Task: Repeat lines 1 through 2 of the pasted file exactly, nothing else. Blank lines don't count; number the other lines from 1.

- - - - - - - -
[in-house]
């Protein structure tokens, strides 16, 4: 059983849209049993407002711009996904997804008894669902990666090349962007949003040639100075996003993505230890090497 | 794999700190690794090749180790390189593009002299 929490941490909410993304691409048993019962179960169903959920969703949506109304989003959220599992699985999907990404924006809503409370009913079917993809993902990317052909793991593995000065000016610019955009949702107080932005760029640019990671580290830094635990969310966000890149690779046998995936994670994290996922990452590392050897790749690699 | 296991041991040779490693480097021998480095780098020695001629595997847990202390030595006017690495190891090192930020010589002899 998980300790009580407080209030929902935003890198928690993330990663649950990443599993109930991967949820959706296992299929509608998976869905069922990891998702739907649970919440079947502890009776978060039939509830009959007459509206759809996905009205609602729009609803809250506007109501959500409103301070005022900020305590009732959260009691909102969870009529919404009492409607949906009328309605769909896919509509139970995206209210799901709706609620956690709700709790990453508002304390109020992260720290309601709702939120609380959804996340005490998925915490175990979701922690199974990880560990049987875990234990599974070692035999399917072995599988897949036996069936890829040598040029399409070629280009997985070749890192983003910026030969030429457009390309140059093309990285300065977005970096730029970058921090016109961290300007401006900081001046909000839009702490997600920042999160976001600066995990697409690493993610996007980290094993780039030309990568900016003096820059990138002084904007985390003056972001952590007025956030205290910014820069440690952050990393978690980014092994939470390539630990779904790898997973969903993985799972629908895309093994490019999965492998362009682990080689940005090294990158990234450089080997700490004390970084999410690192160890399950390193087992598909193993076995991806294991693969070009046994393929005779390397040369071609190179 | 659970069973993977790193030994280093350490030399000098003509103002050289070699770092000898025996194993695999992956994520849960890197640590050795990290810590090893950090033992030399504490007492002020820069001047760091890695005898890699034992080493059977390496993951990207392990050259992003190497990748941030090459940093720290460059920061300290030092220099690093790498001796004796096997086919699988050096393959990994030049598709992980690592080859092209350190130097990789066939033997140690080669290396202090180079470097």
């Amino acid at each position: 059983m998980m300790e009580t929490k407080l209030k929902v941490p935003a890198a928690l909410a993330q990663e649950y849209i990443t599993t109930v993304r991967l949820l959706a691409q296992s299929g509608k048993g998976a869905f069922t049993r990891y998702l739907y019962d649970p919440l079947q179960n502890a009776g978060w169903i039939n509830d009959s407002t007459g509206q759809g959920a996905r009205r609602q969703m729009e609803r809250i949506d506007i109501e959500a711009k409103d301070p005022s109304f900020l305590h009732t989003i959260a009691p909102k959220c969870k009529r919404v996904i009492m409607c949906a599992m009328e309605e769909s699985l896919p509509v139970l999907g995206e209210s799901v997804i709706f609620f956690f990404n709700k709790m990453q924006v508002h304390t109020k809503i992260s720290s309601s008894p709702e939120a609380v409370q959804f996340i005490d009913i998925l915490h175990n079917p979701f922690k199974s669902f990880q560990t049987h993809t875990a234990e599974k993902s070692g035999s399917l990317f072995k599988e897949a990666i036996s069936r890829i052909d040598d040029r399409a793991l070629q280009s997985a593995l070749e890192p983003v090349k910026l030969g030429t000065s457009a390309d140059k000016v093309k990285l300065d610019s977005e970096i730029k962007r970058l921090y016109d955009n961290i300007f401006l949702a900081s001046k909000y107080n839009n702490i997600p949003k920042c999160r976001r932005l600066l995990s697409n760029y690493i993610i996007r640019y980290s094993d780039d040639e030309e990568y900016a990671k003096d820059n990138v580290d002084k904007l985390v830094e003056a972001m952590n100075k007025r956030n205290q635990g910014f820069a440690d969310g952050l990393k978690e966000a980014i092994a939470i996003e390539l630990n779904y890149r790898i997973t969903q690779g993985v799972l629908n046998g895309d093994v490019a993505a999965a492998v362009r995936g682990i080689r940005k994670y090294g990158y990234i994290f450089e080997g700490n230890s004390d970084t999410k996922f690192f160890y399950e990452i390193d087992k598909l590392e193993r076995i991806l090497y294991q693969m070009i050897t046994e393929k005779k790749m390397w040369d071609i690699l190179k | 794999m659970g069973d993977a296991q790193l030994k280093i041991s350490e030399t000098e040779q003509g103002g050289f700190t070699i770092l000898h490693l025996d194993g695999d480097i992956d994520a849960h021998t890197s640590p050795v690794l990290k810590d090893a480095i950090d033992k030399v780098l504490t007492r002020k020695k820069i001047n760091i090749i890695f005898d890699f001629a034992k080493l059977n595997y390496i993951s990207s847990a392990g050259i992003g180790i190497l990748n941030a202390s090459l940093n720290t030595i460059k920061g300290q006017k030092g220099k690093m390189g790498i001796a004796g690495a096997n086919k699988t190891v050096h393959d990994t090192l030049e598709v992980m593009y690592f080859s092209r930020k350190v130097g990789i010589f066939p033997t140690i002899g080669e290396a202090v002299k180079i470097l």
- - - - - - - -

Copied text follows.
[in-house]
């Protein structure tokens, strides 16, 4: 059983849209049993407002711009996904997804008894669902990666090349962007949003040639100075996003993505230890090497 | 794999700190690794090749180790390189593009002299 929490941490909410993304691409048993019962179960169903959920969703949506109304989003959220599992699985999907990404924006809503409370009913079917993809993902990317052909793991593995000065000016610019955009949702107080932005760029640019990671580290830094635990969310966000890149690779046998995936994670994290996922990452590392050897790749690699 | 296991041991040779490693480097021998480095780098020695001629595997847990202390030595006017690495190891090192930020010589002899 998980300790009580407080209030929902935003890198928690993330990663649950990443599993109930991967949820959706296992299929509608998976869905069922990891998702739907649970919440079947502890009776978060039939509830009959007459509206759809996905009205609602729009609803809250506007109501959500409103301070005022900020305590009732959260009691909102969870009529919404009492409607949906009328309605769909896919509509139970995206209210799901709706609620956690709700709790990453508002304390109020992260720290309601709702939120609380959804996340005490998925915490175990979701922690199974990880560990049987875990234990599974070692035999399917072995599988897949036996069936890829040598040029399409070629280009997985070749890192983003910026030969030429457009390309140059093309990285300065977005970096730029970058921090016109961290300007401006900081001046909000839009702490997600920042999160976001600066995990697409690493993610996007980290094993780039030309990568900016003096820059990138002084904007985390003056972001952590007025956030205290910014820069440690952050990393978690980014092994939470390539630990779904790898997973969903993985799972629908895309093994490019999965492998362009682990080689940005090294990158990234450089080997700490004390970084999410690192160890399950390193087992598909193993076995991806294991693969070009046994393929005779390397040369071609190179 | 659970069973993977790193030994280093350490030399000098003509103002050289070699770092000898025996194993695999992956994520849960890197640590050795990290810590090893950090033992030399504490007492002020820069001047760091890695005898890699034992080493059977390496993951990207392990050259992003190497990748941030090459940093720290460059920061300290030092220099690093790498001796004796096997086919699988050096393959990994030049598709992980690592080859092209350190130097990789066939033997140690080669290396202090180079470097």